How To Successfully Conduct An Employee Performance Review

The very mention of performance reviews is enough to induce groans in most employees, and who can blame them? No one likes getting negative feedback, and everyone likes hard-earned pay raises. However, there’s no reason why managers can’t make performance reviews a positive experience on both sides of the table. The overarching goal of performance reviews should always be an outcome that benefits both the staff and the larger organisation. 

Here’s a brief guide to hitting the nail on the head when conducting employee performance reviews.

Set criteria early

It’s a big mistake to think of performance reviews simply as the appraisal form and the process following. While these are certainly important, effective performance management should always start long before the reviews themselves start taking place. In fact, with a well-drafted job description, you can set clear benchmarks for employee performance reviews. Reviewing the performance of a position that hasn’t been quantified is extremely hard, so make sure you’re specific when outlining performance criteria. 

There are some goals which will be hard to quantify by their very nature. Try your best to force these slippery targets into specific parameters that employees can strive towards. If the goal is to be a more effective leader, for example, you need to be specific on the competencies effective leaders need to have – such as transferring skills, general mentoring, and then demonstrating that the employees under their wing have retained the skills they’ve been taught.

Fine-tune the process

Ask any HR expert, and they’ll tell you that performance reviews should never be isolated events, more a finishing touch to a whole year of regular meetings. Managers have to be in constant contact with the employees they lead, thereby eliminating the possibility of any nasty surprises when an employee sits down for their review. Periodic evaluations should take place at least once every quarter, giving managers and employees the chance to discuss what’s been working, what can be improved, and what needs to happen so improvements can be made. 

Though these meetings don’t require a detailed performance review form, managers should be taking notes to build an ongoing log of worker performance. When it comes to the annual performance reviews themselves, don’t just rely on the same old form templates everyone else is using. These should be tailored to your company’s needs and culture in any way possible.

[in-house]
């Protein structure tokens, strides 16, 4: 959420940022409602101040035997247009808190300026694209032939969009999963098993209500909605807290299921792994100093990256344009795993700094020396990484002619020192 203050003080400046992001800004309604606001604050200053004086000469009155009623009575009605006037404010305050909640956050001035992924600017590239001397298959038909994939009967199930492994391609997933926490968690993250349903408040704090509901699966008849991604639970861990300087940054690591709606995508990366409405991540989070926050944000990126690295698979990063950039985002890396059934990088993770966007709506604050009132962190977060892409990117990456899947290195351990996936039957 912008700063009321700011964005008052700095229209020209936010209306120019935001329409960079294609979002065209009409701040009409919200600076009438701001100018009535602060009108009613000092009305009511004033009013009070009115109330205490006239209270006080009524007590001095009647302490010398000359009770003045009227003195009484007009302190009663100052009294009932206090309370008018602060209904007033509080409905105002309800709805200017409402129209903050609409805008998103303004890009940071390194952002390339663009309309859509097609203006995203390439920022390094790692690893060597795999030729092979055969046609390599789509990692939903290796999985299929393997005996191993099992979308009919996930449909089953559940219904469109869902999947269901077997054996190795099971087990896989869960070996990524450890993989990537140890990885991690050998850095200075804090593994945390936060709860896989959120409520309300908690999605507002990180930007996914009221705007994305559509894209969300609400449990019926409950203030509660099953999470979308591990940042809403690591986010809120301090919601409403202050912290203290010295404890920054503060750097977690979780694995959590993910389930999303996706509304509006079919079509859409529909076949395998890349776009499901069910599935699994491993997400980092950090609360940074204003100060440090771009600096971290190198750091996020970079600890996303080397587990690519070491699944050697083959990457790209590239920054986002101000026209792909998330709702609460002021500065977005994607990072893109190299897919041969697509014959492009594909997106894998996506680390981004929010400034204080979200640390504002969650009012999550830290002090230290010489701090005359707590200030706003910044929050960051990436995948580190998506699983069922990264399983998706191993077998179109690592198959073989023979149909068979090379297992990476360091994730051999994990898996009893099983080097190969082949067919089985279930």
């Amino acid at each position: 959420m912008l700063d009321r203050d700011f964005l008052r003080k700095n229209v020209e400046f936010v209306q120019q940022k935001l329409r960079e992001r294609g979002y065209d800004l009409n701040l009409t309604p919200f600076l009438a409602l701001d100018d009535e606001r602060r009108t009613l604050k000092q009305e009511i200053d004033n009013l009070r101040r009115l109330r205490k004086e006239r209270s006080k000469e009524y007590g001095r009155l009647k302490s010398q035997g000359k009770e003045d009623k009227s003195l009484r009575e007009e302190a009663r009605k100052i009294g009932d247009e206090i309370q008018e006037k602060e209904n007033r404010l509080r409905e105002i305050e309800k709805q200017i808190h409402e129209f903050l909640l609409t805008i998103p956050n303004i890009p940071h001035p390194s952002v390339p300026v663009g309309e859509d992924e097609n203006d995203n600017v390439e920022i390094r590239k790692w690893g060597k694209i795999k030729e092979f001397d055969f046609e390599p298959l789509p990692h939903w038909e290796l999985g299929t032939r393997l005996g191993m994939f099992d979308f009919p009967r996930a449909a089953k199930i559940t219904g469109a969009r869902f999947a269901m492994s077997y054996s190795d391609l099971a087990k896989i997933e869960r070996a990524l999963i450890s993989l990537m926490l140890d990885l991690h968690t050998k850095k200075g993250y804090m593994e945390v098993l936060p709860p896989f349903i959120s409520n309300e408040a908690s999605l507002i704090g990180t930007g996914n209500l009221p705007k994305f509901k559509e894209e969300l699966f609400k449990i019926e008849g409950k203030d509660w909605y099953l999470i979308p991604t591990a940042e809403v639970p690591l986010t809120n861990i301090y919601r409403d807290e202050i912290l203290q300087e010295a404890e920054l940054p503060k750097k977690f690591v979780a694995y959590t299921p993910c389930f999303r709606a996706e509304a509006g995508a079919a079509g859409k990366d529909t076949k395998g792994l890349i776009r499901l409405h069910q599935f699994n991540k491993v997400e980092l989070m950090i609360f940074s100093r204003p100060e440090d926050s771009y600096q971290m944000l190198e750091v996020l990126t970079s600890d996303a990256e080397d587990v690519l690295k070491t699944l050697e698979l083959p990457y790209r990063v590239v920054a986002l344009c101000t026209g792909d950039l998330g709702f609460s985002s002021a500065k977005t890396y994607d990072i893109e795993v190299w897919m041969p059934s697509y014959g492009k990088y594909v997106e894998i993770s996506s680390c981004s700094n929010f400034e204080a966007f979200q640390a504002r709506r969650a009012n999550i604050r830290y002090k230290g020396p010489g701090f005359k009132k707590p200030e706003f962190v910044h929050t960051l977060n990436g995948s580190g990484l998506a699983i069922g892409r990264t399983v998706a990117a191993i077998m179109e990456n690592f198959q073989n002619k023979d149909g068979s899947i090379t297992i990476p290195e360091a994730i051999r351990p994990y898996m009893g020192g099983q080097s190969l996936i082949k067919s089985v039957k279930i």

Many consultants suggest dividing review forms into two sections: one for competencies, and one for individual goals. The competencies section should have subdivisions pertaining to general skills and attributes that benefit the whole company, such as communication, productivity, and other “soft” skills. There should also be competencies specific to the job, which can be evaluated by the manager running the reviews. Finally, make sure there’s space for comment so that managers can elaborate on the scores they give.

Improve The Meeting

Finally, make sure there’s some real value to be gained from the meeting itself – on both sides of the table. Effective performance reviews need a slot of 40 minutes to an hour, and the manager needs to be able to give the employee his or her full attention, with no interruptions whatsoever. Those conducting the reviews should always start with the good news. When they go in with the bad news straight away, employees may be at risk of shutting down, brooding over the negative points, and failing to pay attention to the rest of the review. Make sure that all the negative points are honest, but not pessimistic. 

Good managers should aim for objective judgements backed up by measurable evidence. All the leading HR professionals abhor cookie-cutter comments laced with subjectivity, like “your attitude needs work” or “you’re lazy”. These kinds of statements are dragged down by their ambiguity, the fact that they’re so hard to act on, and how emotionally hurtful they can be. Though there’s no such thing as a totally subjective judgement, it’s important that managers try to overlook the negative impressions a certain worker might have made in the past, and concentrate on specific, proven behaviours.

Follow these pointers, and soon your employee performance reviews will become a much more positive experience, both for you and your employees.

About A and D Recruitment 

A&D Recruitment is a vibrant, independent employment agency specialising in Renewable Energy & Building Services sectors. 

Founded by recruitment experts Alessia and Darren Williams, A&D Recruitment has successfully placed candidates in a diverse range of roles over the last 12 years.  

To get in contact call 01743 247774 or email on 

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